The Complete Works in Philosophy, Politics and Morals of the late Dr. Benjamin Franklin, Vol. 3 [of 3]

By Benjamin Franklin

Page 61

expire also, they would prepare a proper bill for continuing the
embargo, &c.

The assembly's reply; in which they show, the governor had
invalidated the acts of all the other colonies by the law he had
passed in the Lower Counties.

Their message concerning the excise and Indian trade bills; and his
answer, that he would not recede from his amendments because of his
proprietary instruction.

The instruction itself.

A remark; and the resolution of the house on the said instruction.

An act for emitting 4000_l._ in bills of credit, on behalf of the
proprietaries, to supply so far the public occasions, till their
receiver-general should be enabled by his receipts to make good their

An act, for striking and issuing the sum of 40,000_l._ for the king's
use, sent up to the governor.

His message concerning an attack to be apprehended from the Indians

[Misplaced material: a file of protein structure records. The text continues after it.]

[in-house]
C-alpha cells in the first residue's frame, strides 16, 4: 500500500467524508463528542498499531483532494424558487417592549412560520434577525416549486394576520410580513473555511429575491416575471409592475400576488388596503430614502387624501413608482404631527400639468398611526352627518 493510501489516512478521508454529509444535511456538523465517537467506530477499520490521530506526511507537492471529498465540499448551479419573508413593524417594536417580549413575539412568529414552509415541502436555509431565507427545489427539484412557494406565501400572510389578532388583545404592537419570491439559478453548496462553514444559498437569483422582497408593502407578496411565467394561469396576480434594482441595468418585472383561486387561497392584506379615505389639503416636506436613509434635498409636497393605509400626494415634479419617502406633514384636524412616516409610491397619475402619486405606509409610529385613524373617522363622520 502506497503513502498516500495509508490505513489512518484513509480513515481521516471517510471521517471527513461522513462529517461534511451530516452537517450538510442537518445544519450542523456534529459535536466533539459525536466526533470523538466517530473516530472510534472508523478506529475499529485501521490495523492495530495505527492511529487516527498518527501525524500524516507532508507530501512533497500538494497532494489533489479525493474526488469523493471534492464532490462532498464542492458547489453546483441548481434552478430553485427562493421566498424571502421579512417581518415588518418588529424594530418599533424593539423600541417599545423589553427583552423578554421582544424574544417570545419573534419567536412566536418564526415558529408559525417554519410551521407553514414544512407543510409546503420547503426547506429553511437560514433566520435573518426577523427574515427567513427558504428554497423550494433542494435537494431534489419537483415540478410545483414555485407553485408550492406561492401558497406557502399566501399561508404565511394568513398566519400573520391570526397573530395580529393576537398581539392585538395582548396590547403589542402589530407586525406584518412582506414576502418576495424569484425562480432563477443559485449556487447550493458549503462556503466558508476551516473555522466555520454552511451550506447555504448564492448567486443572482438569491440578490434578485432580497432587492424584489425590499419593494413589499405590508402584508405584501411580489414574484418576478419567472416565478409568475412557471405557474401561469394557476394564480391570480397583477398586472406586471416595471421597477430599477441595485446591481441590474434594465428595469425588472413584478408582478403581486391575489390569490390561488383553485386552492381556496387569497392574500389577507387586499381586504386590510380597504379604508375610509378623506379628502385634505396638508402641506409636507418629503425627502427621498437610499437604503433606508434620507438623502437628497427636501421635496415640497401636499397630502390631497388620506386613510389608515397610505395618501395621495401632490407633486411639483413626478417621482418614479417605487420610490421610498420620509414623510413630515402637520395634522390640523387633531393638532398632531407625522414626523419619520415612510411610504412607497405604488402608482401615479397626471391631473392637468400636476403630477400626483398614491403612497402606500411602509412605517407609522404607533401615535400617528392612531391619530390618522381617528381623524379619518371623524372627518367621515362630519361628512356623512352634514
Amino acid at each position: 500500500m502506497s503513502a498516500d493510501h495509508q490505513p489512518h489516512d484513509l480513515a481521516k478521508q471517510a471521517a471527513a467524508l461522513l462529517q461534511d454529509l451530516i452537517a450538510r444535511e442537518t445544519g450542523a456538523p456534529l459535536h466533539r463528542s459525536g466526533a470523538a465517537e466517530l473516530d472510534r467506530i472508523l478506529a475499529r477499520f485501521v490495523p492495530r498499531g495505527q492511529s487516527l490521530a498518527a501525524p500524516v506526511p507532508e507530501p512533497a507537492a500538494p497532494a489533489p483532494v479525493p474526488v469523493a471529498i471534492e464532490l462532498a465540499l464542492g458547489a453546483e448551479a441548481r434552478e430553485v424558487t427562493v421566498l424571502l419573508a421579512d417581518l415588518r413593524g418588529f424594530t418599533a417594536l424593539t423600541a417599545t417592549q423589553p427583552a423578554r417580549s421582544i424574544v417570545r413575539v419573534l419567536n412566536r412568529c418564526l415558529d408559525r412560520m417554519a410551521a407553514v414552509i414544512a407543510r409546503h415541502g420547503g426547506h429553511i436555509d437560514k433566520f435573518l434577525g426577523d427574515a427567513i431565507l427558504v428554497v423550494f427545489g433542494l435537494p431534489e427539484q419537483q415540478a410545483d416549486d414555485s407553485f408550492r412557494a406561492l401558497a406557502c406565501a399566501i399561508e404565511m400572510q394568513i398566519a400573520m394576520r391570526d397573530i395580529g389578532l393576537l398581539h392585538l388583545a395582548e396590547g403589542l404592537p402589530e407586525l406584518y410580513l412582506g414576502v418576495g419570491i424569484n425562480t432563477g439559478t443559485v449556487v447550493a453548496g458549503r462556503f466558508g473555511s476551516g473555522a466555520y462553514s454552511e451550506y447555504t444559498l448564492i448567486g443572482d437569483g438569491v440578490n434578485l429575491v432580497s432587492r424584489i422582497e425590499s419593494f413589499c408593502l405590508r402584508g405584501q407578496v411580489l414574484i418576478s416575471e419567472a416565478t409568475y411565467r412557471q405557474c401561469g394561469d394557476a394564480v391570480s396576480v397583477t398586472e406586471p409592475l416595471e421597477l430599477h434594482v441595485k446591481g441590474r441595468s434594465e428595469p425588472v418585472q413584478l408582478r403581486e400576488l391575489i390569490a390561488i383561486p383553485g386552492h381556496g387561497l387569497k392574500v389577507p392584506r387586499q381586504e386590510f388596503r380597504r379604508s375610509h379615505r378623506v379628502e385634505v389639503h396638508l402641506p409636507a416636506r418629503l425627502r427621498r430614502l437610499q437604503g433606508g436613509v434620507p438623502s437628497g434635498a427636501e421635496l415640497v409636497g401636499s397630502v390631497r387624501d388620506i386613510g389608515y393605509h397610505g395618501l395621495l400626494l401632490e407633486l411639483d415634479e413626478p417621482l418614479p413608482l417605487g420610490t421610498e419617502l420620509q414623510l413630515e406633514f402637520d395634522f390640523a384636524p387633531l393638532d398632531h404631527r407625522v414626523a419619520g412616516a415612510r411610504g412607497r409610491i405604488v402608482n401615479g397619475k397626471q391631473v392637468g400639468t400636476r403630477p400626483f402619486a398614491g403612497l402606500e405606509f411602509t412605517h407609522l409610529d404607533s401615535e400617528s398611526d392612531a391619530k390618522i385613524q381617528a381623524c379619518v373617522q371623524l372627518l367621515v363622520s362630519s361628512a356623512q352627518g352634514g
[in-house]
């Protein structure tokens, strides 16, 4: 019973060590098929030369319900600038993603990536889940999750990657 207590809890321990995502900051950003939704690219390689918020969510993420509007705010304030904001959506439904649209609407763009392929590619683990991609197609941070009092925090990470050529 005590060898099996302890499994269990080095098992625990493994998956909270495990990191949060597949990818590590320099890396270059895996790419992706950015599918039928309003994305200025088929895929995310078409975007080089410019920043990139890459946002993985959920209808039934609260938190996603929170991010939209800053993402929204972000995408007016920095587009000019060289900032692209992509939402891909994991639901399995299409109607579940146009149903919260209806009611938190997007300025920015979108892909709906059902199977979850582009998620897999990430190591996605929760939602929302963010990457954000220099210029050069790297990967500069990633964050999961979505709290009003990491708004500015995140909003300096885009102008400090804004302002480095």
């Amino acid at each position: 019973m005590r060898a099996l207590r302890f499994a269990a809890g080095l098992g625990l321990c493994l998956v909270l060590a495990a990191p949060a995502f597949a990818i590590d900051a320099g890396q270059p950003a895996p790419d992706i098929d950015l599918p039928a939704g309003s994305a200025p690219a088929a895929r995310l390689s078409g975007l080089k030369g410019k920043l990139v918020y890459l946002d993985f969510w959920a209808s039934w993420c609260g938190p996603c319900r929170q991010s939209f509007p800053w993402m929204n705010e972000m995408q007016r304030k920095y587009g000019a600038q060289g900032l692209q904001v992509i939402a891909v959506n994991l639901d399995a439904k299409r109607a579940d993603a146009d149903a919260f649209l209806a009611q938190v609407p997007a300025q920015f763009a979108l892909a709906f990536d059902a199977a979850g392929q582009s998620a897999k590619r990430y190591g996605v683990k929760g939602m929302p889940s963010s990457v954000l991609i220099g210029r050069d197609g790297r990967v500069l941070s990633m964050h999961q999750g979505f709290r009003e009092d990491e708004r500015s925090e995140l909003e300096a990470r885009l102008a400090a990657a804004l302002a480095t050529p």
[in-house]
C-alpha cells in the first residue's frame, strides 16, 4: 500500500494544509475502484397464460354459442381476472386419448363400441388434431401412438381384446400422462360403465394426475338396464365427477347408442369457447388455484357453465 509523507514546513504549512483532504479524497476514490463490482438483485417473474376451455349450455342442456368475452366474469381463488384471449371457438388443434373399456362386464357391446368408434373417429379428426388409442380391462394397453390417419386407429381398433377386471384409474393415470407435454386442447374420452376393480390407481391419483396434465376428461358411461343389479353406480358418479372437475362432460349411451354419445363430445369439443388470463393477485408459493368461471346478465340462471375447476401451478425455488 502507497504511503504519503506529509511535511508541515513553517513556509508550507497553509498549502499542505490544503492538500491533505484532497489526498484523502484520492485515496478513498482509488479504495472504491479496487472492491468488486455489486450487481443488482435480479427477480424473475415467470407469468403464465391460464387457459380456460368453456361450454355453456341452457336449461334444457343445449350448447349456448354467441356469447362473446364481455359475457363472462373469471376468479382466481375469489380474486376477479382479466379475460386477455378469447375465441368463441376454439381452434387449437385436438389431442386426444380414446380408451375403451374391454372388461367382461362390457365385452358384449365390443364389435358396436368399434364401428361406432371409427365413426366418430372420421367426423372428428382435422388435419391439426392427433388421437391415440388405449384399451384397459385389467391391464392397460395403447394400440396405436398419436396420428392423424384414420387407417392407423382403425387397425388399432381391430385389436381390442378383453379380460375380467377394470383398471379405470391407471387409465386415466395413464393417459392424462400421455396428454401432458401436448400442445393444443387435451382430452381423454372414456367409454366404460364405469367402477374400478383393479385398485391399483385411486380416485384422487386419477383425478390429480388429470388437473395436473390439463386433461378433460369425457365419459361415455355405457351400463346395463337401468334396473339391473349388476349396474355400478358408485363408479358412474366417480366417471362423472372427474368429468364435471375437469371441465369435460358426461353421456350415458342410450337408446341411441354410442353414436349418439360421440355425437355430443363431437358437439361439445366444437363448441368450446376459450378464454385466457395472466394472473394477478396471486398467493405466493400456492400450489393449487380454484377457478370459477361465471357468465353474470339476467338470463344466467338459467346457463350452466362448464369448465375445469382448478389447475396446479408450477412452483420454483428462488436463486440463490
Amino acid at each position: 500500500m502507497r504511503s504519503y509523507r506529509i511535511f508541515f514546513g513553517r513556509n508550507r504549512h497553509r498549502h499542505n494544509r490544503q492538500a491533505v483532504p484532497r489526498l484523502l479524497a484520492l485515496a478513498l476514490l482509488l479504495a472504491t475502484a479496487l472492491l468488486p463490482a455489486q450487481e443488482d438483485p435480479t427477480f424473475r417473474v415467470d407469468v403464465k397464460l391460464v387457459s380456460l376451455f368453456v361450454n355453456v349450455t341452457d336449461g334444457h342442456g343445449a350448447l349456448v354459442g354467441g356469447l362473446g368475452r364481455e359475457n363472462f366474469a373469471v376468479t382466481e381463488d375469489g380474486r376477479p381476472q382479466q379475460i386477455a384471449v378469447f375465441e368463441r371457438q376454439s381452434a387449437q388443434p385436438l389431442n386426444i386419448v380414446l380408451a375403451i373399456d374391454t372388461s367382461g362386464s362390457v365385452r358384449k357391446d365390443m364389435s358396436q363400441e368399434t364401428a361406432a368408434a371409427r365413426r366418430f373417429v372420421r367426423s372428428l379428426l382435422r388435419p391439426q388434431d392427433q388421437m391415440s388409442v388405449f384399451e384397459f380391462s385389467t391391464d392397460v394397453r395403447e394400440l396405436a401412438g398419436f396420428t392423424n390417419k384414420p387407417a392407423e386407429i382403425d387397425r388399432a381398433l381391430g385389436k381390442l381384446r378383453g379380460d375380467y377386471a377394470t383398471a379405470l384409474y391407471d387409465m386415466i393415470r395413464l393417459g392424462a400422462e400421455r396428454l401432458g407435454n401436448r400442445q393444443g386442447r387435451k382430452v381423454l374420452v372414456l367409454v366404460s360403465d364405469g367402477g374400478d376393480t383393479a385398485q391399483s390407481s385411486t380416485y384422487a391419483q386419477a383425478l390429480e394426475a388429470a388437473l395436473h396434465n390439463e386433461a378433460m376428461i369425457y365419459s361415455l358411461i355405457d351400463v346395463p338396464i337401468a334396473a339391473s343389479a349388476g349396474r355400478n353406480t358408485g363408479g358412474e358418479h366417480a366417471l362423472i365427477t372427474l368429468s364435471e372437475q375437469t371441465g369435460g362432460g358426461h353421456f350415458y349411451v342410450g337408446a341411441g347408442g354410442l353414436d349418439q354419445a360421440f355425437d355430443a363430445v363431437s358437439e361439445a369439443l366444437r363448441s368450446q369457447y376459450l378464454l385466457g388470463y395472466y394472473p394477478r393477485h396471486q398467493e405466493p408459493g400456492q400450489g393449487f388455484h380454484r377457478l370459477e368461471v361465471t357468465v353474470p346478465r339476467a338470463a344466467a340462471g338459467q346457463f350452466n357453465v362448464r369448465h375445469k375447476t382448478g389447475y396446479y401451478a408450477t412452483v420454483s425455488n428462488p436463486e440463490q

about harvest time.

The assembly's answer.

A bill to permit the exportation of provisions for the king's
service, notwithstanding the act of prohibition.

The governor's evasive conduct in relation thereto.

The assembly apprise him, July 5, of their intention to adjourn till
August 2; and are told that he has no objection.

Notwithstanding which, he re-assembles them a fortnight afterwards,
in the midst of their harvest, under the pretence of continuing the
prohibition act.

Petition of the merchants in relation to the embargo.

The assembly's answer to the governor's message.

Another message to him concerning the preamble to the 4000_l._ bill
on behalf of the proprietaries.

The governor's answer.

He sends down another preamble, which is not relished; refuses to
pass the excise bill, and expunges the clause in the 40,000_l._ bill
for taxing the proprietary estate.

His message concerning Indian affairs, and the expence of conducting

The assembly's answer.

The governor's reply.

A parting compliment from general Shirley to the province.

A new session, and the governor's message thereon.

The assembly's answer.

Governor Morris is superseded by governor Denny.

The governor complimented on his arrival.

The first speech a continuation of the old system.

The business of the assembly at a stand for a few days.

Their address; and message, requesting copies of his proprietary